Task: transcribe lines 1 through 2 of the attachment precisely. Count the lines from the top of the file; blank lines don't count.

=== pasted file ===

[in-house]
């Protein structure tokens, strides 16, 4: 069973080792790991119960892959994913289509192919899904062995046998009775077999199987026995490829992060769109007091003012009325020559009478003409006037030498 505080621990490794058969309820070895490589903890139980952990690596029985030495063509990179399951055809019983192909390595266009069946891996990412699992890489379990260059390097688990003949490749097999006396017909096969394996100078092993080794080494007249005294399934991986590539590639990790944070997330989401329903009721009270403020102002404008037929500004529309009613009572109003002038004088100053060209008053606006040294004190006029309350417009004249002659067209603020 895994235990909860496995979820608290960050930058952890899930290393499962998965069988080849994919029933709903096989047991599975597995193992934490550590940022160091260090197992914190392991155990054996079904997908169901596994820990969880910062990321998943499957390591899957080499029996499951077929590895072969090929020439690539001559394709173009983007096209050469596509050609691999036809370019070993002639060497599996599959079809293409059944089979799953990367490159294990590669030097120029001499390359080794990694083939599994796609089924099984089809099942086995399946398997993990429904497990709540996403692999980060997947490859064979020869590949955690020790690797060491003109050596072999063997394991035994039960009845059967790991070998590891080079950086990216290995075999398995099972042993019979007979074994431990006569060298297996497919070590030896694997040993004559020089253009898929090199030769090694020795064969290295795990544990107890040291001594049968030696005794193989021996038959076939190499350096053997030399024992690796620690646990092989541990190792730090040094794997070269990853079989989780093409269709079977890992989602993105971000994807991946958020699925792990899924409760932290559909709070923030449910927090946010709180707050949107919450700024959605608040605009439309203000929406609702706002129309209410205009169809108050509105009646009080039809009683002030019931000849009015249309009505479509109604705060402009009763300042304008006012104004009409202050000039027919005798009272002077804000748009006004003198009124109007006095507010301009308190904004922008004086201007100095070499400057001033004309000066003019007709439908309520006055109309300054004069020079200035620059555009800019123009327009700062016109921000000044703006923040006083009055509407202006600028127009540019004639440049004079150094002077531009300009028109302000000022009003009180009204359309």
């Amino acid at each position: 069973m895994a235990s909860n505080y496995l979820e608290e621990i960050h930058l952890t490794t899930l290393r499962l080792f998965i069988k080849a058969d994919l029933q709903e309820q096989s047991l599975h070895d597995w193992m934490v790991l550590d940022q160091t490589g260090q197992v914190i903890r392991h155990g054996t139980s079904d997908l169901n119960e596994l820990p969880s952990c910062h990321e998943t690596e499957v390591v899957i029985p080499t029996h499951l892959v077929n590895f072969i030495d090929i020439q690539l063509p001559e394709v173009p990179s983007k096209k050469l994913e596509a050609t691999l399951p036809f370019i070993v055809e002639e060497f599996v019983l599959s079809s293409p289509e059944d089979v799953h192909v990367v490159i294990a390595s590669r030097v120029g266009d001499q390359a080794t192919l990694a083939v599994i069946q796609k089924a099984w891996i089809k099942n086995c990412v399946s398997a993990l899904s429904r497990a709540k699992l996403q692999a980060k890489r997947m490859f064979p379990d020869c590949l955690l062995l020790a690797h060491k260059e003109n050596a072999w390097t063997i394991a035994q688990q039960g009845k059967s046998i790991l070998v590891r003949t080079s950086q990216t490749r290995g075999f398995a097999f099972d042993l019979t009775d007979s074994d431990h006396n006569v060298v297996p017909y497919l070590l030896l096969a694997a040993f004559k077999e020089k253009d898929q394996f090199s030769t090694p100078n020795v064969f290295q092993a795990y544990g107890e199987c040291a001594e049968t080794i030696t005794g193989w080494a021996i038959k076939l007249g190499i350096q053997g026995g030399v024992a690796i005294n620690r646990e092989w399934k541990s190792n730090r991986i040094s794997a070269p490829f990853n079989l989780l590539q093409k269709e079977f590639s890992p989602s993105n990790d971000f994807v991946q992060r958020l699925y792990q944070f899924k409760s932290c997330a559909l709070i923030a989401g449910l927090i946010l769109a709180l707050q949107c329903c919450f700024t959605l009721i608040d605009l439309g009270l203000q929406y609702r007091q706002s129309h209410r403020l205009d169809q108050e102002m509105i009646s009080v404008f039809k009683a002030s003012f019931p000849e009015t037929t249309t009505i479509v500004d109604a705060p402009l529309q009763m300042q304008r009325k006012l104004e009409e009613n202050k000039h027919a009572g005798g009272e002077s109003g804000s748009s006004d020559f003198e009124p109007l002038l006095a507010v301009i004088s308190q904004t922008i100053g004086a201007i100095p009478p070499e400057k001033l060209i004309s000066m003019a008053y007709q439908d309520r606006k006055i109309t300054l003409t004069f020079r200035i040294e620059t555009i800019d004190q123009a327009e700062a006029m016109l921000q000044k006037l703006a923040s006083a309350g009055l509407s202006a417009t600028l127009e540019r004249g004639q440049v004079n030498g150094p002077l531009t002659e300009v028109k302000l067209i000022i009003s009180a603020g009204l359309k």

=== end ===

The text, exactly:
[in-house]
């Protein structure tokens, strides 16, 4: 069973080792790991119960892959994913289509192919899904062995046998009775077999199987026995490829992060769109007091003012009325020559009478003409006037030498 505080621990490794058969309820070895490589903890139980952990690596029985030495063509990179399951055809019983192909390595266009069946891996990412699992890489379990260059390097688990003949490749097999006396017909096969394996100078092993080794080494007249005294399934991986590539590639990790944070997330989401329903009721009270403020102002404008037929500004529309009613009572109003002038004088100053060209008053606006040294004190006029309350417009004249002659067209603020 895994235990909860496995979820608290960050930058952890899930290393499962998965069988080849994919029933709903096989047991599975597995193992934490550590940022160091260090197992914190392991155990054996079904997908169901596994820990969880910062990321998943499957390591899957080499029996499951077929590895072969090929020439690539001559394709173009983007096209050469596509050609691999036809370019070993002639060497599996599959079809293409059944089979799953990367490159294990590669030097120029001499390359080794990694083939599994796609089924099984089809099942086995399946398997993990429904497990709540996403692999980060997947490859064979020869590949955690020790690797060491003109050596072999063997394991035994039960009845059967790991070998590891080079950086990216290995075999398995099972042993019979007979074994431990006569060298297996497919070590030896694997040993004559020089253009898929090199030769090694020795064969290295795990544990107890040291001594049968030696005794193989021996038959076939190499350096053997030399024992690796620690646990092989541990190792730090040094794997070269990853079989989780093409269709079977890992989602993105971000994807991946958020699925792990899924409760932290559909709070923030449910927090946010709180707050949107919450700024959605608040605009439309203000929406609702706002129309209410205009169809108050509105009646009080039809009683002030019931000849009015249309009505479509109604705060402009009763300042304008006012104004009409202050000039027919005798009272002077804000748009006004003198009124109007006095507010301009308190904004922008004086201007100095070499400057001033004309000066003019007709439908309520006055109309300054004069020079200035620059555009800019123009327009700062016109921000000044703006923040006083009055509407202006600028127009540019004639440049004079150094002077531009300009028109302000000022009003009180009204359309």